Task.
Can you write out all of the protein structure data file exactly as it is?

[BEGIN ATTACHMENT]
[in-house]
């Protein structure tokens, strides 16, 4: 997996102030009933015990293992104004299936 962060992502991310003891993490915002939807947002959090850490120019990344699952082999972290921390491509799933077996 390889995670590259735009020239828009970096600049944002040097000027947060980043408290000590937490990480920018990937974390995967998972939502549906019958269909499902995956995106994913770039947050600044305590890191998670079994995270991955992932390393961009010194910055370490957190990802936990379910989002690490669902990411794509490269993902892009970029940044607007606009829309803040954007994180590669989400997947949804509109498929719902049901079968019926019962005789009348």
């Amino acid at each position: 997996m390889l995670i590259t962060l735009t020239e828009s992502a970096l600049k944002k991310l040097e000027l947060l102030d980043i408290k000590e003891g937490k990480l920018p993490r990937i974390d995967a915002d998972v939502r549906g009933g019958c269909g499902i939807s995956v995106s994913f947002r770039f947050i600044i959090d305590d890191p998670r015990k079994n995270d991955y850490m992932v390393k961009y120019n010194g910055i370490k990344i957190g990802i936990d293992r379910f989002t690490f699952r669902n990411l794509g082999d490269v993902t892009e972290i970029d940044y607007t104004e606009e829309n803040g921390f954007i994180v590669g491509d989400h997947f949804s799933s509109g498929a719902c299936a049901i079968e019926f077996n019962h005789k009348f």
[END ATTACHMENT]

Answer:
[in-house]
């Protein structure tokens, strides 16, 4: 997996102030009933015990293992104004299936 962060992502991310003891993490915002939807947002959090850490120019990344699952082999972290921390491509799933077996 390889995670590259735009020239828009970096600049944002040097000027947060980043408290000590937490990480920018990937974390995967998972939502549906019958269909499902995956995106994913770039947050600044305590890191998670079994995270991955992932390393961009010194910055370490957190990802936990379910989002690490669902990411794509490269993902892009970029940044607007606009829309803040954007994180590669989400997947949804509109498929719902049901079968019926019962005789009348």
């Amino acid at each position: 997996m390889l995670i590259t962060l735009t020239e828009s992502a970096l600049k944002k991310l040097e000027l947060l102030d980043i408290k000590e003891g937490k990480l920018p993490r990937i974390d995967a915002d998972v939502r549906g009933g019958c269909g499902i939807s995956v995106s994913f947002r770039f947050i600044i959090d305590d890191p998670r015990k079994n995270d991955y850490m992932v390393k961009y120019n010194g910055i370490k990344i957190g990802i936990d293992r379910f989002t690490f699952r669902n990411l794509g082999d490269v993902t892009e972290i970029d940044y607007t104004e606009e829309n803040g921390f954007i994180v590669g491509d989400h997947f949804s799933s509109g498929a719902c299936a049901i079968e019926f077996n019962h005789k009348f």